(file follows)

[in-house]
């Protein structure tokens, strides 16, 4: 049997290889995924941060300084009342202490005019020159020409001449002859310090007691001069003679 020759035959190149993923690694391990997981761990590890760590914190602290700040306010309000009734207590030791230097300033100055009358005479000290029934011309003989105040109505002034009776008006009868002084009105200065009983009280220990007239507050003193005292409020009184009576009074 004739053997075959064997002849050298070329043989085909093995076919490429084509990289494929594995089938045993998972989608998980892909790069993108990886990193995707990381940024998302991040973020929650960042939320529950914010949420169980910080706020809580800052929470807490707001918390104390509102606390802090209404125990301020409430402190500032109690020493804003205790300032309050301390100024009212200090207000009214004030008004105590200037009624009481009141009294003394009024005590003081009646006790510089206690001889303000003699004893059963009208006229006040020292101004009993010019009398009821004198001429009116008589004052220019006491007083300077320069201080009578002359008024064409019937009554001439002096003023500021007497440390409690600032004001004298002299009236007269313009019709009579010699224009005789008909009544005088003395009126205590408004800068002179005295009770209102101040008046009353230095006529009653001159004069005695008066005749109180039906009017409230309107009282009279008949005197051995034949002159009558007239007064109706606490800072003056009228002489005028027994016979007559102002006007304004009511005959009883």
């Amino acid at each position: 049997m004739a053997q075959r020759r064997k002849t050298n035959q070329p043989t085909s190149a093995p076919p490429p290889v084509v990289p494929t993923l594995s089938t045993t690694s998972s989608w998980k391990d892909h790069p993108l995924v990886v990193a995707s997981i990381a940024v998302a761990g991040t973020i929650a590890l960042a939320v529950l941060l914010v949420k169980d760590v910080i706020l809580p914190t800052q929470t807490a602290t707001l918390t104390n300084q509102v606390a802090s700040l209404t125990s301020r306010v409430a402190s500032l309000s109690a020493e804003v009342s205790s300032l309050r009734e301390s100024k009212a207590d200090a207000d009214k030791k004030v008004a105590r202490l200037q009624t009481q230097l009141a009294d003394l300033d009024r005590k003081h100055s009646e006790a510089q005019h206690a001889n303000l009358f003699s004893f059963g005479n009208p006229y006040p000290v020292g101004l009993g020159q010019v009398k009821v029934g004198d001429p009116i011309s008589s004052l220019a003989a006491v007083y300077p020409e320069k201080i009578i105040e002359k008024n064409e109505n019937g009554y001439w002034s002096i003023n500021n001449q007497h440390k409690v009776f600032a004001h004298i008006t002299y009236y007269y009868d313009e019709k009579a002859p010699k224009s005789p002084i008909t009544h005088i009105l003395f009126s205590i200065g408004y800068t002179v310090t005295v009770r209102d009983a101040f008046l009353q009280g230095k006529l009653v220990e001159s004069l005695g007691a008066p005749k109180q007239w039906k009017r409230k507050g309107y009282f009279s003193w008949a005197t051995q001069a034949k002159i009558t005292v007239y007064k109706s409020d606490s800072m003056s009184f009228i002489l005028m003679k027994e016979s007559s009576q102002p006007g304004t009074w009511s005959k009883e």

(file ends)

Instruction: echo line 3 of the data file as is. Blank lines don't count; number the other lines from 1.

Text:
């Amino acid at each position: 049997m004739a053997q075959r020759r064997k002849t050298n035959q070329p043989t085909s190149a093995p076919p490429p290889v084509v990289p494929t993923l594995s089938t045993t690694s998972s989608w998980k391990d892909h790069p993108l995924v990886v990193a995707s997981i990381a940024v998302a761990g991040t973020i929650a590890l960042a939320v529950l941060l914010v949420k169980d760590v910080i706020l809580p914190t800052q929470t807490a602290t707001l918390t104390n300084q509102v606390a802090s700040l209404t125990s301020r306010v409430a402190s500032l309000s109690a020493e804003v009342s205790s300032l309050r009734e301390s100024k009212a207590d200090a207000d009214k030791k004030v008004a105590r202490l200037q009624t009481q230097l009141a009294d003394l300033d009024r005590k003081h100055s009646e006790a510089q005019h206690a001889n303000l009358f003699s004893f059963g005479n009208p006229y006040p000290v020292g101004l009993g020159q010019v009398k009821v029934g004198d001429p009116i011309s008589s004052l220019a003989a006491v007083y300077p020409e320069k201080i009578i105040e002359k008024n064409e109505n019937g009554y001439w002034s002096i003023n500021n001449q007497h440390k409690v009776f600032a004001h004298i008006t002299y009236y007269y009868d313009e019709k009579a002859p010699k224009s005789p002084i008909t009544h005088i009105l003395f009126s205590i200065g408004y800068t002179v310090t005295v009770r209102d009983a101040f008046l009353q009280g230095k006529l009653v220990e001159s004069l005695g007691a008066p005749k109180q007239w039906k009017r409230k507050g309107y009282f009279s003193w008949a005197t051995q001069a034949k002159i009558t005292v007239y007064k109706s409020d606490s800072m003056s009184f009228i002489l005028m003679k027994e016979s007559s009576q102002p006007g304004t009074w009511s005959k009883e």